Parish Summary: Aylmerton

This parish summary provides an overview of the large amount of information which we hold about the parish, and only a representative sample of sites and artefacts from each period are mentioned. If you have any feedback on this article please contact us using the link on the left-hand menu or by emailing

Aylmerton is located in North Norfolk, about 1 kilometre southwest of Cromer. Its eastern boundary passes through Felbrigg Park. Some sections of its northern, western and southern boundaries follow roads whilst other parts cut across the landscape features.

The A148 Cromer to Holt Road passes east to west through the northern part of the parish. Modern settlement is clustered in three locations. One is alongside and to the north of the A148, centred on the A148’s junction with the Aylmerton to Runton road. Another is to the west around Aylmerton Hall with the third to the south of the A148, to the south of the church and around the road to Gresham.

The earliest recorded artefact found in Aylmerton is a Palaeolithic flint handaxe that was discovered in 1882. Other prehistoric flint artefacts include retouched flakes, a Mesolithic scraper and two Neolithic polished axeheads. A Neolithic or Bronze Age perforated stone macehead, a prehistoric stone quern, a Bronze Age copper alloy dagger, fragments of two Late Bronze Age swords and a Late Bronze Age spearhead have also been found (see NHER 31934 for the swords and spearhead).

A Roman coin dating to 90BC (NHER 14535) has been found in the very north, close to Beacon Hill. Four coins dating to the 4th century AD have been collected from the same site. Roman coins have also been found in the centre of the parish, just south of the A148 (NHER 31934 and 34279). Other Roman artefacts, a pottery sherd, a possible tile, a possible belt mount and a possible gaming piece, have been discovered at these two sites.  

Drawing of copper alloy quatrefoil suspension plate from a medieval horse harness pendant.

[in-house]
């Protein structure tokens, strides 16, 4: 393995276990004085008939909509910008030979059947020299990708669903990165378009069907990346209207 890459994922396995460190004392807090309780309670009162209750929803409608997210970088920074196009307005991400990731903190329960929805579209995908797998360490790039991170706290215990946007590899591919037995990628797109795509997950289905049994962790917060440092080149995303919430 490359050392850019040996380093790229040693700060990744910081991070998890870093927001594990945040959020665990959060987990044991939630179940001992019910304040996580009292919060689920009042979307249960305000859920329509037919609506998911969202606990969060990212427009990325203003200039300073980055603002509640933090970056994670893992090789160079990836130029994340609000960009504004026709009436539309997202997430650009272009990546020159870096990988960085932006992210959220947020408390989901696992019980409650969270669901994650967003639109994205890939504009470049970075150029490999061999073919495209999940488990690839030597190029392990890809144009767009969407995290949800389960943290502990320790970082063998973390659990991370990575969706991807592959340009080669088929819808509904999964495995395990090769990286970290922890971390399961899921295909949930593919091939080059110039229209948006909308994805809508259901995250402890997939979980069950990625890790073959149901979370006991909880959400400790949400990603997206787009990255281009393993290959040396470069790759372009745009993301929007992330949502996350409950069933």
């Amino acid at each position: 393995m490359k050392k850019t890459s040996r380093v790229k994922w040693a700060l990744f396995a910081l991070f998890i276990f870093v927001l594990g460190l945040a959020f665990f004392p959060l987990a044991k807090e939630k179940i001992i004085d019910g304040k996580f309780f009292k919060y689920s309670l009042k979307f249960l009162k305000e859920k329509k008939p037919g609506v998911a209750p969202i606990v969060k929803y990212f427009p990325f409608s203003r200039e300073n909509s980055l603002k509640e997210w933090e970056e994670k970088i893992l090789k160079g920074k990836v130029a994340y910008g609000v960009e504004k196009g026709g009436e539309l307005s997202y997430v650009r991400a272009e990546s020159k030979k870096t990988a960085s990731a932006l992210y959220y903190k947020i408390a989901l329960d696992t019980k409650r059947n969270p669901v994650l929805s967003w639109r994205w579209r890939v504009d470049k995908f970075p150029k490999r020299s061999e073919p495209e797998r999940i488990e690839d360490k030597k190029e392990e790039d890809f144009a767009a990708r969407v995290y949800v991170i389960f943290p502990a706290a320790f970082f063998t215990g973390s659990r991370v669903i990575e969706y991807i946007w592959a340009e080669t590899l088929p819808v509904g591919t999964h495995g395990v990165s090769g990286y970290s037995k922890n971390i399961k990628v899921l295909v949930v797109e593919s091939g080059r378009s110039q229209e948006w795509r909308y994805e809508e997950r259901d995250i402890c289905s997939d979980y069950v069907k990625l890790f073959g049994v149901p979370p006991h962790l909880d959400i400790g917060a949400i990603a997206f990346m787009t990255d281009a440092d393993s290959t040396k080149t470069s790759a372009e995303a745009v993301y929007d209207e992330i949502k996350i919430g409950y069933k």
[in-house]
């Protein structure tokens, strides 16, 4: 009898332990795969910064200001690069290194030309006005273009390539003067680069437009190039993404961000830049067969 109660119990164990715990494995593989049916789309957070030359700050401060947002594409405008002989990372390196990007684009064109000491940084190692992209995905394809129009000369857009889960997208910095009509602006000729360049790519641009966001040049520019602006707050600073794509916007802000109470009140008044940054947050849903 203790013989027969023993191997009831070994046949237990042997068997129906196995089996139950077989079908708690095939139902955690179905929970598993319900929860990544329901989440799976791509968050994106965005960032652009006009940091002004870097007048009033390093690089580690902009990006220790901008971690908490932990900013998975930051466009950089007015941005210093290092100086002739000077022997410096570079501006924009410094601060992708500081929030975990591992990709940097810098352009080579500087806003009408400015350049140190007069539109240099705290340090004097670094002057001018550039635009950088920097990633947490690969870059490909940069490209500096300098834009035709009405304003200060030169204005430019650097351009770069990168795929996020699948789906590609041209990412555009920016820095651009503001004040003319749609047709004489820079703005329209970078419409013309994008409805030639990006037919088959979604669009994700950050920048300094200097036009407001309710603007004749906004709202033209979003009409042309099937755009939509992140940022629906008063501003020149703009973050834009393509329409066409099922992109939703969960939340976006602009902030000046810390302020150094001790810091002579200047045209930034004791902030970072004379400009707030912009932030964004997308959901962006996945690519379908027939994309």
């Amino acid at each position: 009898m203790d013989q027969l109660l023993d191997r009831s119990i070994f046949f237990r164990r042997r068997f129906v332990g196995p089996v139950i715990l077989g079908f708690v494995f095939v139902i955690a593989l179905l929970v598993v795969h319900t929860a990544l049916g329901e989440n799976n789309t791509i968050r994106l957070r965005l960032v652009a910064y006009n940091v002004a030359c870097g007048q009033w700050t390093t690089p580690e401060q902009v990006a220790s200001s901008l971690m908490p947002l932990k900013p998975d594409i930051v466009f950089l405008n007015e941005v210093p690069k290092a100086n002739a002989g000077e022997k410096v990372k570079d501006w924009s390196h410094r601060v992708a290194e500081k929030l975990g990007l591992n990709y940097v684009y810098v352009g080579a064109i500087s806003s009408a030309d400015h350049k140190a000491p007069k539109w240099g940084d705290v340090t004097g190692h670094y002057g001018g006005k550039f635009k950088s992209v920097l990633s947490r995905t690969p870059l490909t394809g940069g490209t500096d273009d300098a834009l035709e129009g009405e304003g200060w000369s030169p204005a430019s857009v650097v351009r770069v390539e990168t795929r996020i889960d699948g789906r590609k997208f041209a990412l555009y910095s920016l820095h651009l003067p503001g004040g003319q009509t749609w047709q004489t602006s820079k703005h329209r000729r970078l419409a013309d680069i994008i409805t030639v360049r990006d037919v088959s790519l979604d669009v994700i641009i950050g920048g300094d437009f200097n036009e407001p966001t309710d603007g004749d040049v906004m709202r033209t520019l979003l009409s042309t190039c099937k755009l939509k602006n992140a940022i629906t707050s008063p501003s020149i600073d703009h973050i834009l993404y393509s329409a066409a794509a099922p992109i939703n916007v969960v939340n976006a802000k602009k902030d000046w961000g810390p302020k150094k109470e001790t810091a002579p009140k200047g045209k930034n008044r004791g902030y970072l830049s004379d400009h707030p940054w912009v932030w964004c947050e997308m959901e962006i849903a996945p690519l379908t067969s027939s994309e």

Suspension plate from a medieval horse harness pendant (©NCC)

Early Saxon brooches, tweezers, a pin and a buckle have been found at a site (NHER 31934) located in the centre of the parish. Their concentration in one location suggests that the site could include an Early Saxon inhumation cemetery. A Middle Saxon pin, a Late Saxon object and part of a medieval horse harness pendant have also been collected from the site.

Aylmerton is an Old English name meaning ‘Aethelmaer’s enclosure or farmstead’. In 1086 the Domesday Book called the parish ‘Almartune’ and described how William of Warenne and Roger Bigot held the land.

The church of St John the Baptist (NHER 12210) is a medieval building that was restored in 1865 and 1876. Its round tower may date to the 12th, 14th or 15th century. The building is located centrally within the parish in a slightly isolated position, half way between two clusters of modern settlement. To the southwest of the church is a group of ponds (NHER 6632). These may be the remains of a moat, although they could be man-made or natural ponds. Aylmerton cross (NHER 6582) stands on the southern parish boundary at the junction of four roads and is a medieval wayside cross on a pilgrimage route to Walsingham.

A group of medieval iron working pits (NHER 28916) have been identified in the north of the parish, close to Beacon Hill. The foundations of a building have been found during ploughing in the south of the parish. Medieval pottery from the site suggests that the building could be medieval in date. Metal detectorists have collected medieval and post medieval metal finds from sites in the west and centre of the parish. 

Photograph of volunteers at work in the bottom of the ice house in the grounds of Felbrigg Hall.

Volunteers at work in the bottom of the ice house in the grounds of Felbrigg Hall Eastern Daily Press)

Part of Felbrigg Park (NHER 29822) occupies a strip of land along the eastern parish boundary. It began as a medieval deer park and was developed into a landscape park from the 17th century onwards. To the north of the park, on the parish boundary with Runton, are two linear banks. They are probably post medieval wood banks. Surviving post medieval buildings in the parish include Church Farm House, Park Wall farmhouse, Park Farmhouse and a 17th or 18th century icehouse (NHER 13671). The Roman Camp public house is situated at the junction of the A148 and Church Road. It is named after a medieval or post medieval earthwork to the north that has been interpreted as a Roman camp in the past (NHER 6387 in Runton parish).

A First World War circular pillbox survives and is located close to the junction of the A148 and the Aylmerton to Runton road. Undated archaeological features in the parish include a pit located in the northeast of the parish that was excavated in 1949.


David Robertson (NLA), 13th September 2005. 


Further Reading

Brown, P. (ed.), 1984. Domesday Book: Norfolk (Chichester, Phillimore)

Mills, A.D., 1998. Dictionary of English Place-Names (Oxford, Oxford University Press)

Rye, J., 1991. A Popular Guide to Norfolk Place Names (Dereham, Larks Press, Dereham)

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